Anyone ever have issues with not finding a decent WiFi connection? Anyone else can’t be bothered to shell out for those mobile broadband USB dongle adapters plus the associated 15 odd quid contract just to be able to go online on the go without wifi away from home or work? Me neither!
I thought about connecting online through the phone in the past, but there was a need to carry around a USB cable plus the needing to install a CD full of software to do so – kind of uselss if you don’t have the CD on you when you need it.
There is a way however; I found this sometime back whilst searching for a way to connect wirelessly online on my laptop without needing to install the 100-odd MB of software that Sony Ericsson seems to demand. Without access to a decent WiFi connection, the alternative was the phone browser – but who wants to browse the full web via a phone browser?! Opera Mini does the job for short runs, but a computer screen wins hands down if I have the choice.
I will tell you how.
I’ve managed to get this working successfully on my sister’s Lenovo, and my Vaio laptop – both had bluetooth built in (YMMV), with three different phones – a SE P1i, SE C905, and a Nokia 6500 slide, so it is definitely not an isolated ability – AFAIK it is part of some GSM standard. Don’t count on iPhones being able to do this though (correct me if I am wrong though).
Now, first thing to do is to pair up the phone with your computer. The Dial-up networking service will have to be enabled for that bluetooth connection; again YMMV – in my case, I just checked a few boxes.
Once that’s sorted, this is where the magic lies: you create a new Dial-Up Connection:
- With XP, this is achieved by going to the Network Connections, and clicking on Create a new connection in the task panel. The New Connection dialog pops up – follow this with “Connect to the Internet”, “Set up my connection manually”, “Connect using a dial-up modem”
- on Vista, open up the Network and Sharing Center window, then click on ‘Set up a connection or network’ in the Task panel. Again, a dialog should appear with the ‘Set up a dial-up connection’ in the list somewhere. Select this.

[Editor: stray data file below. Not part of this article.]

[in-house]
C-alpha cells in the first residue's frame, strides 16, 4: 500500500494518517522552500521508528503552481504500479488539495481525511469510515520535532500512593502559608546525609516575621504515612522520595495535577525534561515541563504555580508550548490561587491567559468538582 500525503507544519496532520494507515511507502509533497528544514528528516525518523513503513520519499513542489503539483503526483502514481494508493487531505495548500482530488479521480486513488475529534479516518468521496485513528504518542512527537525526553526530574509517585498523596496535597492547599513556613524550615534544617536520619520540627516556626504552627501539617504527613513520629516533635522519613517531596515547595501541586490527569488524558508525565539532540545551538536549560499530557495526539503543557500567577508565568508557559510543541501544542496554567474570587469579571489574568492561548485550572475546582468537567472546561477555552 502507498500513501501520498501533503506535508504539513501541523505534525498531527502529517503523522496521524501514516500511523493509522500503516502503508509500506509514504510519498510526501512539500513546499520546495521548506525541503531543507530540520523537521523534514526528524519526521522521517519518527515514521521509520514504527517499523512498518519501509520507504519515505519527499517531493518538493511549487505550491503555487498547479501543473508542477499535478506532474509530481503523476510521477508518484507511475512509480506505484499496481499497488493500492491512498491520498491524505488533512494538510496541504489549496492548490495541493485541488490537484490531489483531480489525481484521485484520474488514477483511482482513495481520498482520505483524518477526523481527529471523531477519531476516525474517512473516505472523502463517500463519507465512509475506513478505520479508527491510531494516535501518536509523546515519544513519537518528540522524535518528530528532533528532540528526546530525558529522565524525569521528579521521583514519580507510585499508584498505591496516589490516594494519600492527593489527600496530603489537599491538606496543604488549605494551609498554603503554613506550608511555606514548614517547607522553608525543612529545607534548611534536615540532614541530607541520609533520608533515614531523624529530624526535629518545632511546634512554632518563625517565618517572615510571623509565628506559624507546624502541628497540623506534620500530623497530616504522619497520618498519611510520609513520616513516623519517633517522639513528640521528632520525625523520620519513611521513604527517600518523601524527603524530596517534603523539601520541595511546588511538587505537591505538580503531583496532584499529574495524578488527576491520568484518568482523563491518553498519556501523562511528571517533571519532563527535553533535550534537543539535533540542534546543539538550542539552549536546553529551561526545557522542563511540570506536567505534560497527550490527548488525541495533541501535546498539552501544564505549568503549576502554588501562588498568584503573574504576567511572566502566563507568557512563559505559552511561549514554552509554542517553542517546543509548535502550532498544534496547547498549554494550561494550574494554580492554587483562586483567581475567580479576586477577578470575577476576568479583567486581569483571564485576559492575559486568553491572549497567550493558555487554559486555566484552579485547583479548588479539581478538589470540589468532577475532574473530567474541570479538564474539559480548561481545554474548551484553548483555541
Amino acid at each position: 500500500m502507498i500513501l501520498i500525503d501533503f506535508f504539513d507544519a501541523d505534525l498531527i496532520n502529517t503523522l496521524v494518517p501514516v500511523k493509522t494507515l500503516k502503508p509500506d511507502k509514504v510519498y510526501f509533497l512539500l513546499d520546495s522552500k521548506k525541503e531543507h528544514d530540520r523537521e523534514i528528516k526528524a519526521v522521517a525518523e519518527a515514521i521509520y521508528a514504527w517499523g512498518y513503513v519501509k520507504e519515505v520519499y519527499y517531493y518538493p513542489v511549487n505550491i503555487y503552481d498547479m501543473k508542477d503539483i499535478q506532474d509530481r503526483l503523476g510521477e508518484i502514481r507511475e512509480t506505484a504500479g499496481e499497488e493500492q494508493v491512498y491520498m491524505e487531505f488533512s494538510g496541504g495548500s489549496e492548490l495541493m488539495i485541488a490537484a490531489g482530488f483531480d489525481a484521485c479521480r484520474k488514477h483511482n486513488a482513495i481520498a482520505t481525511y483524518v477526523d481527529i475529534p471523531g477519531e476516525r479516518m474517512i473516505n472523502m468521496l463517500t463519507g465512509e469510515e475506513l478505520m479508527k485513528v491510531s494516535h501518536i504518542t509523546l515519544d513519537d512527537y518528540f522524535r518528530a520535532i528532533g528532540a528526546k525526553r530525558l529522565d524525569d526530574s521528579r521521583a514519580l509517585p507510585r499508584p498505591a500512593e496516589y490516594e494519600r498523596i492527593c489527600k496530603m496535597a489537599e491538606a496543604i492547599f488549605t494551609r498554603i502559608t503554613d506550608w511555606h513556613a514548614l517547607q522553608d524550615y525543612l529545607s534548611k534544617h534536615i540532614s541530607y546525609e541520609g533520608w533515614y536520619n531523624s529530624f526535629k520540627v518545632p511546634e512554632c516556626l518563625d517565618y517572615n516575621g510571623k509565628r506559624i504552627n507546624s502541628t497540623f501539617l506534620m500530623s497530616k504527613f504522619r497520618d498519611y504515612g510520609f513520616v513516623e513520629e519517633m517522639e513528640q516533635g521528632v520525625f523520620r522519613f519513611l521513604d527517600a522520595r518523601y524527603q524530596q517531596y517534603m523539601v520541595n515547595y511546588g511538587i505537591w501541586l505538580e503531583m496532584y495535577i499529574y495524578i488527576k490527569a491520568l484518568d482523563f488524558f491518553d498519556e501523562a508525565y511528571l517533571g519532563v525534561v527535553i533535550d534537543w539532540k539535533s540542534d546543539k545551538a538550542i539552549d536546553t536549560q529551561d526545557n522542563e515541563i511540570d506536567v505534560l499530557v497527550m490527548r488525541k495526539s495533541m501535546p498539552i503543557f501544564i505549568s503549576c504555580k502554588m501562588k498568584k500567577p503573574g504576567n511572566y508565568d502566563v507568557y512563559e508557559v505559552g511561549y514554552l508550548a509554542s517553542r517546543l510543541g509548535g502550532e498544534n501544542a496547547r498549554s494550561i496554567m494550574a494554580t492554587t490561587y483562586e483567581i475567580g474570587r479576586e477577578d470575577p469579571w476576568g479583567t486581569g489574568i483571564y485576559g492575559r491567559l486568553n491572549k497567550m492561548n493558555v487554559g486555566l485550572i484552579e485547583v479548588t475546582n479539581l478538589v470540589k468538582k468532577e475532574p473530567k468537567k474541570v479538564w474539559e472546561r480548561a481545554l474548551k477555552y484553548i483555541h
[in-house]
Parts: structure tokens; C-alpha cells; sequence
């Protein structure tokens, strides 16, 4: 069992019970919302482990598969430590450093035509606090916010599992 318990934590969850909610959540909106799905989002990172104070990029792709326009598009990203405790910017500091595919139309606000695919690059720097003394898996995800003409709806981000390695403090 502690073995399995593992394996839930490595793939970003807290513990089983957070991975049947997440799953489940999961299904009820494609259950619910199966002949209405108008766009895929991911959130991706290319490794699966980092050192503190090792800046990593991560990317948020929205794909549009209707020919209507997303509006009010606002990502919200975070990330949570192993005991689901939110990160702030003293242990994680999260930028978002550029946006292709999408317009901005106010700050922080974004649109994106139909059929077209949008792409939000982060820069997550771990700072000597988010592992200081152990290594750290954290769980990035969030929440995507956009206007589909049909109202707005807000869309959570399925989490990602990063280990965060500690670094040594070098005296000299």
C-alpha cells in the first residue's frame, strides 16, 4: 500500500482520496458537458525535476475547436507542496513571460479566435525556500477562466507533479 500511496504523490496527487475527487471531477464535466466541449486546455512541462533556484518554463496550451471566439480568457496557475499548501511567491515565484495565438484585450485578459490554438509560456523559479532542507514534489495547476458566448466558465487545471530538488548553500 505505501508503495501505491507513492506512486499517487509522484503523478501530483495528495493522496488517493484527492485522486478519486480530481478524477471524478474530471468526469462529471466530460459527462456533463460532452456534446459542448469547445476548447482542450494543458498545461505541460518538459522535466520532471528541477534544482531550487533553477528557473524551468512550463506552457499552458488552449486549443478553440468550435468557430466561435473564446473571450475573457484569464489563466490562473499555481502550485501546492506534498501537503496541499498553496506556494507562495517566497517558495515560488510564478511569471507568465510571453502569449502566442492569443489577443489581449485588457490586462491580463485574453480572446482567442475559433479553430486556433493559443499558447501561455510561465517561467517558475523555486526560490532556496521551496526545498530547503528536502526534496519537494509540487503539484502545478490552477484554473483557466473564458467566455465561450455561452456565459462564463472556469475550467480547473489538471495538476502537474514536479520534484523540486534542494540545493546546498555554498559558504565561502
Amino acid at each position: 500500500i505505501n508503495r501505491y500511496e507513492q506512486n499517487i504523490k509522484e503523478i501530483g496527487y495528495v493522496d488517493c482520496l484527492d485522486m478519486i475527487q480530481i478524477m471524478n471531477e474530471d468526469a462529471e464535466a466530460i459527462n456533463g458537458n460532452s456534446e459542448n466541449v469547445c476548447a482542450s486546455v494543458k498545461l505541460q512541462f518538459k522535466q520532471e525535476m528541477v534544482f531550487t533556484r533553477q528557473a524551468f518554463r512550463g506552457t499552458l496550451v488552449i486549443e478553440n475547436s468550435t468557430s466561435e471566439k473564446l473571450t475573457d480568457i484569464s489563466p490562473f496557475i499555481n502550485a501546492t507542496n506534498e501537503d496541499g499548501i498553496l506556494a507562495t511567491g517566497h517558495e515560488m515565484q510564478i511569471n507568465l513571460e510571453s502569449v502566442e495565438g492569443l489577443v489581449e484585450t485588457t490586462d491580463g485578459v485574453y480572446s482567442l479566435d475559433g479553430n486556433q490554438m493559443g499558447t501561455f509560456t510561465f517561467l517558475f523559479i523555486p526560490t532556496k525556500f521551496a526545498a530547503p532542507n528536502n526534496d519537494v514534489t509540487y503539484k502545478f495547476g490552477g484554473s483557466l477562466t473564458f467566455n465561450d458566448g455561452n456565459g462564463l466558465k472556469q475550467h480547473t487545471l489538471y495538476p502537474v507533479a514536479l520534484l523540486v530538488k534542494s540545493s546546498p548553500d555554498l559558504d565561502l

A list of possible dial-up devices should appear. If the bluetooth pairing was setup properly, you should see a ‘Standard Modem over Bluetooth link’ or some variation of this. If you’ve paired multiple phones, then there might be more entries. Once you’ve got the right connection for your phone, proceed through the wizard.
The only detail you need to enter here is the phone number for this connection. Username and password does not matter AFAIK – I personally leave it blank – but the connection name should be meaningful.
This is the important part: the telephone number should be in this format: *99***x# where x is the number that corresponds to the data account ID. Normally I try *99***2# first, then *99***3# as these seem to correspond to Orange’s GPRS / Internet accounts – *99***1# is usually the MMS account on my phones, but it might be the internet on yours.
This is a special number that the phone would recognise as a command to connect to the data accounts.
Once that’s set up, test dial it – Windows should confirm with you if it was successfully or not. Quick google test should confirm everything afterwards.
Obviously, running with 3G enabled is much nicer, but old phones or tariffs with 2.5G GPRS only can still do it, albeit at speeds harking back to the days of actual dial up modems. Pair this up with a Three £5/month phone internet add on, and that’s a new mobile road warrior in the making!
*unfortunately for me, I don’t have a spare unlocked 3G-enabled phone since my P1 was stolen. Such is life when you find a good thing, and it slaps you back in the face with a taunt.